Excerpt from The Clown
It was dark by the time I reached Bonn, and I forced myself not to succumb to the series of mechanical actions which had taken hold of me in five years of traveling back and forth: down the station steps, up the station steps, put down my suitcase, take my ticket out of my coat pocket, pick up my suitcase, hand in my ticket, cross over to the newsstand, buy the evening papers, go outside, and signal for a taxi. Almost every day for five years I had left for somewhere and arrived somewhere; in the morning I had gone up station steps and down again, in the afternoon down the steps and up again, signaled for a taxi, felt in my pockets for money to pay for my ticket, bought evening papers at kiosks, and savored in a corner of my mind the studied casualness of these mechanical actions. Ever since Marie left me to marry Züpfner, that Catholic, these actions have become more mechanical than ever, but without losing any of their casualness. There is a way of calculating the distance from station to hotel, from hotel to station – by the taxi meter. Two marks, three marks, four marks fifty from the station. Since Marie has been gone I have sometimes slipped out of the rhythm and confused the hotel with the station, I would start looking for my ticket as I approached the hotel porter or ask the ticket collector at the station for my room number, something – fate perhaps – must have made me remember my profession and my situation. I am a clown, official description: comedian, no church affiliation, twenty-seven years old, and one of my turns is called: Arrival and Departure, a long (almost too long) pantomime during which the audience confuses arrival and departure all the way through. Since I usually go over this number once more in the train (it consists of over six hundred gestures, and I have to know their sequence by heart, of course), it is not unnatural that now and again I fall victim to my own imagination: rush into a hotel, look round for the departure board, find it, run up or down a flight of steps so as not to miss my train, while all I have to do is go to my room and get ready for the performance. Luckily they know me in most of the hotels. Over a period of five years a rhythm develops with fewer possibilities of variation than one might suppose – besides, my agent, who is familiar with my idiosyncrasies, sees to it that there is a minimum of friction. What he calls “the sensitive soul of the artist” is fully respected, and an “aura of well-being” surrounds me as soon as I get to my room: flowers in an attractive vase, and, almost before I have thrown off my coat and tossed my shoes (I hate shoes) into a corner, a pretty chambermaid comes in with coffee and cognac and runs my bath, and the green bath salts she pours into it make it relaxing and fragrant. While I lie in the bathtub I read the papers, popular ones all of them, sometimes as many as six but at least three, and in a moderately loud voice I sing nothing but sacred songs: chorales, hymns, musical passages I recall from my school days. My parents, devout Protestants, subscribed to the postwar fashion of denominational tolerance and sent me to a Catholic school. I am not religious myself, I don’t even go to church, and I make use of the sacred texts and songs for therapeutic purposes: they help me more than anything else to overcome the two afflictions Nature has saddled me with: depression and headaches. Since Marie went over to the Catholics (although Marie is a Catholic herself I feel this phrase is appropriate), the intensity of these two complaints has increased, and even the Tantum Ergo or the Litany of Loreto – till now my favorite remedies for pain – are not much use any more. There is one temporarily effective remedy: alcohol; there could be a permanent cure: Marie. Marie has left me. A clown who takes to drink falls faster than a drunk tile-layer topples off a roof.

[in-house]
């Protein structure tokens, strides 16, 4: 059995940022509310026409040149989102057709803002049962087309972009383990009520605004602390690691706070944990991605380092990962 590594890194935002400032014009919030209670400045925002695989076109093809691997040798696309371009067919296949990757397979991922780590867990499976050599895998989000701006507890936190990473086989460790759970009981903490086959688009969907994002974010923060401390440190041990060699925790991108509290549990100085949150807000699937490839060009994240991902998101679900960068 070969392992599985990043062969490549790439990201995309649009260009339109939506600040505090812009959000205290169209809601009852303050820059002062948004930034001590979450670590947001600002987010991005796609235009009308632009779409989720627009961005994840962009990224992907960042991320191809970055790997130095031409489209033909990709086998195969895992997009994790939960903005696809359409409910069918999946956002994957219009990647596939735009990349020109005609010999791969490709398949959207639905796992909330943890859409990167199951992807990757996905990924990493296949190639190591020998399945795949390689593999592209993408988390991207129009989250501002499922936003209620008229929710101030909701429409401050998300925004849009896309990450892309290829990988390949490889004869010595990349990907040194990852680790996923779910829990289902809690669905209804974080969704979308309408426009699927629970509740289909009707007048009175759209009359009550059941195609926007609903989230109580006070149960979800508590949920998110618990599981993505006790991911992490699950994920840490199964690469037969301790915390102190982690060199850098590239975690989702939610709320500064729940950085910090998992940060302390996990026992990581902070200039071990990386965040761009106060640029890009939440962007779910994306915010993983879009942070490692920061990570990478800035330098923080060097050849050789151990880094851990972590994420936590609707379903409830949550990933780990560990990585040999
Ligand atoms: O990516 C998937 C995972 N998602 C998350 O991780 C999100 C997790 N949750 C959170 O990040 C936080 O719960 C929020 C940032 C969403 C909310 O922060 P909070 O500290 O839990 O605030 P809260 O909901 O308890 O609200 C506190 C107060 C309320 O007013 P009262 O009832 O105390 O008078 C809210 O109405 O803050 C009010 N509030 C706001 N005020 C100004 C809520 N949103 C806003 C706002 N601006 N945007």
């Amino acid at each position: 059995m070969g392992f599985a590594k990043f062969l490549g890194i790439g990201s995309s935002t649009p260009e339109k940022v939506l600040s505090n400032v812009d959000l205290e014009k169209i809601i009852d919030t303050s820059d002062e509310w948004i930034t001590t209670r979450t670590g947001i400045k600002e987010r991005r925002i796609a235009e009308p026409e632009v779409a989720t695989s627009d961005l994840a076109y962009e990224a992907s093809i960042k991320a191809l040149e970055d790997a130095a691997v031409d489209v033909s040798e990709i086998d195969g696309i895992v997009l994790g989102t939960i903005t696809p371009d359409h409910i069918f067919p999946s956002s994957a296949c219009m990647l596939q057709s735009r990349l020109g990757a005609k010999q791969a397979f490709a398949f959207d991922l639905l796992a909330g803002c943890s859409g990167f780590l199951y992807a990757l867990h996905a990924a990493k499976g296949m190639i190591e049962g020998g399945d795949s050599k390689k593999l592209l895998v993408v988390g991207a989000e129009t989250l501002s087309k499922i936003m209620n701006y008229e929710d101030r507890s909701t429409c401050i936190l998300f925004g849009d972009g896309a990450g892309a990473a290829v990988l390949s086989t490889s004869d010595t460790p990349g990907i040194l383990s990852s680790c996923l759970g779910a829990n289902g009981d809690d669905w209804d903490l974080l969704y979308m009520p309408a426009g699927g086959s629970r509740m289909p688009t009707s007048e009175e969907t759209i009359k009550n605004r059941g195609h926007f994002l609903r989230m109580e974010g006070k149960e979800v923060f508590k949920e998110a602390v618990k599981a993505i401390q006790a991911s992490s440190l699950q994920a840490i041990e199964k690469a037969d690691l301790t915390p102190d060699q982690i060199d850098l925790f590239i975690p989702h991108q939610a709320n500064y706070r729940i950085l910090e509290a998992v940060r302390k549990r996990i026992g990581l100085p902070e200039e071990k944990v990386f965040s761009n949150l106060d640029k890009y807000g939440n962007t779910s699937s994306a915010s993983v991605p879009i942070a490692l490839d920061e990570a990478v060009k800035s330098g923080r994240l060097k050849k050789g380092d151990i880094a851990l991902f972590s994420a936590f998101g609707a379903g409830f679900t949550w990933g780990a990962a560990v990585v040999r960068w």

When I am drunk my gestures during a performance become confused – their only justification in the first place is their precision – and I fall into the most embarrassing trap to which a clown is ever exposed – I laugh at my own tricks. A ghastly humiliation. As long as I am sober my stage fright increases till the moment I walk on (I generally had to be pushed), and what some critics have called “that reflective, critical gaiety hiding a beating heart” was nothing but the desperate icy control with which I turned myself into a puppet; it was terrible, incidentally, when the thread broke and I fell back on myself. I imagine monks go through a similar experience when they are in a state of contemplation. Marie always carried around a lot of mystical literature, and I remember the words “empty” and “nothing” occurred very often.
Excerpt from The Clown by Heinrich Böll
Translated by Leila Vennewitz
Published by Marion Boyars Publishers Ltd., London, 2002
Copyright © 1963 by Kiepenheuer & Witsch
Reprinted by arrangement with Marion Boyars Publishers
Excerpt selected by the Nobel Library of the Swedish Academy.
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